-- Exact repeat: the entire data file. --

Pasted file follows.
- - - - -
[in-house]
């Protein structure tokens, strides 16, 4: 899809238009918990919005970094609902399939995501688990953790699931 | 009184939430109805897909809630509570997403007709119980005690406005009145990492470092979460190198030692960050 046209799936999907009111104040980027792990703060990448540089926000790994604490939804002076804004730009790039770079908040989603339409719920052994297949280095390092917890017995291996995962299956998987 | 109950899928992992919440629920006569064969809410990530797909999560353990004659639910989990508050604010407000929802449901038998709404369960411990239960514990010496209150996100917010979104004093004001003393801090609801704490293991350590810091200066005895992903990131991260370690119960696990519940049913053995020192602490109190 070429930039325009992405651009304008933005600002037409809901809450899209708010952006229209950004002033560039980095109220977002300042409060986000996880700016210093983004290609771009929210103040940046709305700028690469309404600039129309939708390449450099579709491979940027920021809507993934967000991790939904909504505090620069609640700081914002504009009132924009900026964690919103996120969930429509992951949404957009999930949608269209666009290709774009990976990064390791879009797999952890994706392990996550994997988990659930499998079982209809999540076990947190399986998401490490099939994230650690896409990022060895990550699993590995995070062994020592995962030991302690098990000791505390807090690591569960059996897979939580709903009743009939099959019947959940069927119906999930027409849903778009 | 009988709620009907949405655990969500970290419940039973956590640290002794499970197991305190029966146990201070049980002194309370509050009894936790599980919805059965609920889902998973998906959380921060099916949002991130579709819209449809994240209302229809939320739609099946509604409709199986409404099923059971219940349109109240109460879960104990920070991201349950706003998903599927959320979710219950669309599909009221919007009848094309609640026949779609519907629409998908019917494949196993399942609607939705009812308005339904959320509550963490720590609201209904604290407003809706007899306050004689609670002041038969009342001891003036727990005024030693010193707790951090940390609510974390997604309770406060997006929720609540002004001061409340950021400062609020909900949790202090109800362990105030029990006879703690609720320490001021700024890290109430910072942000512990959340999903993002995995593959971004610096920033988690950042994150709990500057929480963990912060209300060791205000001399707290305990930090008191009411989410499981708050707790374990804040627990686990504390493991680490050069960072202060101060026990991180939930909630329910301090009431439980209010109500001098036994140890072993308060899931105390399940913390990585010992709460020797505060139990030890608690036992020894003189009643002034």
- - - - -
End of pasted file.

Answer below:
[in-house]
């Protein structure tokens, strides 16, 4: 899809238009918990919005970094609902399939995501688990953790699931 | 009184939430109805897909809630509570997403007709119980005690406005009145990492470092979460190198030692960050 046209799936999907009111104040980027792990703060990448540089926000790994604490939804002076804004730009790039770079908040989603339409719920052994297949280095390092917890017995291996995962299956998987 | 109950899928992992919440629920006569064969809410990530797909999560353990004659639910989990508050604010407000929802449901038998709404369960411990239960514990010496209150996100917010979104004093004001003393801090609801704490293991350590810091200066005895992903990131991260370690119960696990519940049913053995020192602490109190 070429930039325009992405651009304008933005600002037409809901809450899209708010952006229209950004002033560039980095109220977002300042409060986000996880700016210093983004290609771009929210103040940046709305700028690469309404600039129309939708390449450099579709491979940027920021809507993934967000991790939904909504505090620069609640700081914002504009009132924009900026964690919103996120969930429509992951949404957009999930949608269209666009290709774009990976990064390791879009797999952890994706392990996550994997988990659930499998079982209809999540076990947190399986998401490490099939994230650690896409990022060895990550699993590995995070062994020592995962030991302690098990000791505390807090690591569960059996897979939580709903009743009939099959019947959940069927119906999930027409849903778009 | 009988709620009907949405655990969500970290419940039973956590640290002794499970197991305190029966146990201070049980002194309370509050009894936790599980919805059965609920889902998973998906959380921060099916949002991130579709819209449809994240209302229809939320739609099946509604409709199986409404099923059971219940349109109240109460879960104990920070991201349950706003998903599927959320979710219950669309599909009221919007009848094309609640026949779609519907629409998908019917494949196993399942609607939705009812308005339904959320509550963490720590609201209904604290407003809706007899306050004689609670002041038969009342001891003036727990005024030693010193707790951090940390609510974390997604309770406060997006929720609540002004001061409340950021400062609020909900949790202090109800362990105030029990006879703690609720320490001021700024890290109430910072942000512990959340999903993002995995593959971004610096920033988690950042994150709990500057929480963990912060209300060791205000001399707290305990930090008191009411989410499981708050707790374990804040627990686990504390493991680490050069960072202060101060026990991180939930909630329910301090009431439980209010109500001098036994140890072993308060899931105390399940913390990585010992709460020797505060139990030890608690036992020894003189009643002034």